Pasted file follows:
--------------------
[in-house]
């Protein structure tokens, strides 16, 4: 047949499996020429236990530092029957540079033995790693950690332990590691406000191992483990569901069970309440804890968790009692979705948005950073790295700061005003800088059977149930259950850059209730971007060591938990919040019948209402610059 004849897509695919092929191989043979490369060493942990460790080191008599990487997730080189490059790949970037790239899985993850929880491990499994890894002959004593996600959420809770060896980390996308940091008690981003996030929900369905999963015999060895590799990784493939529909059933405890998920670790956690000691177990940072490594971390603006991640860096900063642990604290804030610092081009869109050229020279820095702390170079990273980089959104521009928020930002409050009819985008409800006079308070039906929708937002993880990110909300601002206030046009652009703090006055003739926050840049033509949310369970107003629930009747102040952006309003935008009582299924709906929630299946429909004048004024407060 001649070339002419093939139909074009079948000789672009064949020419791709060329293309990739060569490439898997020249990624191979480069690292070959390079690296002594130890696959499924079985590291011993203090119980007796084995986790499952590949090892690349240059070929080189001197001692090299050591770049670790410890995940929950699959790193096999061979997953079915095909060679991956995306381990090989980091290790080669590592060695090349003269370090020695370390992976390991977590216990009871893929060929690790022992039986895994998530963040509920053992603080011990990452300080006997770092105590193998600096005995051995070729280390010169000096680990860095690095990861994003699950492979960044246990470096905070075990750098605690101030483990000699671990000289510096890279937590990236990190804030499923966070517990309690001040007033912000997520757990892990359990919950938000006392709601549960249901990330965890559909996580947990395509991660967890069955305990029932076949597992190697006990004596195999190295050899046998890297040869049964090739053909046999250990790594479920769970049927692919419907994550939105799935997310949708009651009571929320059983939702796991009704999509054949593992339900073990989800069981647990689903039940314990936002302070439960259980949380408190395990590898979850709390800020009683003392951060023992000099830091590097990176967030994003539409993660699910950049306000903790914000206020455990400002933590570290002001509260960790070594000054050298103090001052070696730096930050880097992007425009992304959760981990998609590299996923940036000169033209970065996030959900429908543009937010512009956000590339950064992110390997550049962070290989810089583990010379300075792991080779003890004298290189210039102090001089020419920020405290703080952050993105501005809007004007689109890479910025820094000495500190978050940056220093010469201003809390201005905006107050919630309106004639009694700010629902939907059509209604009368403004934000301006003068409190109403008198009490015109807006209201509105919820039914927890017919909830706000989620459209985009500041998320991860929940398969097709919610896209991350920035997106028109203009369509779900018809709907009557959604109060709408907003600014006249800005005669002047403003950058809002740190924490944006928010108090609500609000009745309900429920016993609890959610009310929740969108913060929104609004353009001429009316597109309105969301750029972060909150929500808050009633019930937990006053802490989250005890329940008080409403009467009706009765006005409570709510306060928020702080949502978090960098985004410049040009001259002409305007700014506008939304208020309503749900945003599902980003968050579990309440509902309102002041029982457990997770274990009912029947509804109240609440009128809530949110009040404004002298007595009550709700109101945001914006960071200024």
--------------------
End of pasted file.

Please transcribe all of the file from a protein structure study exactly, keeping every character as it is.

[in-house]
């Protein structure tokens, strides 16, 4: 047949499996020429236990530092029957540079033995790693950690332990590691406000191992483990569901069970309440804890968790009692979705948005950073790295700061005003800088059977149930259950850059209730971007060591938990919040019948209402610059 004849897509695919092929191989043979490369060493942990460790080191008599990487997730080189490059790949970037790239899985993850929880491990499994890894002959004593996600959420809770060896980390996308940091008690981003996030929900369905999963015999060895590799990784493939529909059933405890998920670790956690000691177990940072490594971390603006991640860096900063642990604290804030610092081009869109050229020279820095702390170079990273980089959104521009928020930002409050009819985008409800006079308070039906929708937002993880990110909300601002206030046009652009703090006055003739926050840049033509949310369970107003629930009747102040952006309003935008009582299924709906929630299946429909004048004024407060 001649070339002419093939139909074009079948000789672009064949020419791709060329293309990739060569490439898997020249990624191979480069690292070959390079690296002594130890696959499924079985590291011993203090119980007796084995986790499952590949090892690349240059070929080189001197001692090299050591770049670790410890995940929950699959790193096999061979997953079915095909060679991956995306381990090989980091290790080669590592060695090349003269370090020695370390992976390991977590216990009871893929060929690790022992039986895994998530963040509920053992603080011990990452300080006997770092105590193998600096005995051995070729280390010169000096680990860095690095990861994003699950492979960044246990470096905070075990750098605690101030483990000699671990000289510096890279937590990236990190804030499923966070517990309690001040007033912000997520757990892990359990919950938000006392709601549960249901990330965890559909996580947990395509991660967890069955305990029932076949597992190697006990004596195999190295050899046998890297040869049964090739053909046999250990790594479920769970049927692919419907994550939105799935997310949708009651009571929320059983939702796991009704999509054949593992339900073990989800069981647990689903039940314990936002302070439960259980949380408190395990590898979850709390800020009683003392951060023992000099830091590097990176967030994003539409993660699910950049306000903790914000206020455990400002933590570290002001509260960790070594000054050298103090001052070696730096930050880097992007425009992304959760981990998609590299996923940036000169033209970065996030959900429908543009937010512009956000590339950064992110390997550049962070290989810089583990010379300075792991080779003890004298290189210039102090001089020419920020405290703080952050993105501005809007004007689109890479910025820094000495500190978050940056220093010469201003809390201005905006107050919630309106004639009694700010629902939907059509209604009368403004934000301006003068409190109403008198009490015109807006209201509105919820039914927890017919909830706000989620459209985009500041998320991860929940398969097709919610896209991350920035997106028109203009369509779900018809709907009557959604109060709408907003600014006249800005005669002047403003950058809002740190924490944006928010108090609500609000009745309900429920016993609890959610009310929740969108913060929104609004353009001429009316597109309105969301750029972060909150929500808050009633019930937990006053802490989250005890329940008080409403009467009706009765006005409570709510306060928020702080949502978090960098985004410049040009001259002409305007700014506008939304208020309503749900945003599902980003968050579990309440509902309102002041029982457990997770274990009912029947509804109240609440009128809530949110009040404004002298007595009550709700109101945001914006960071200024």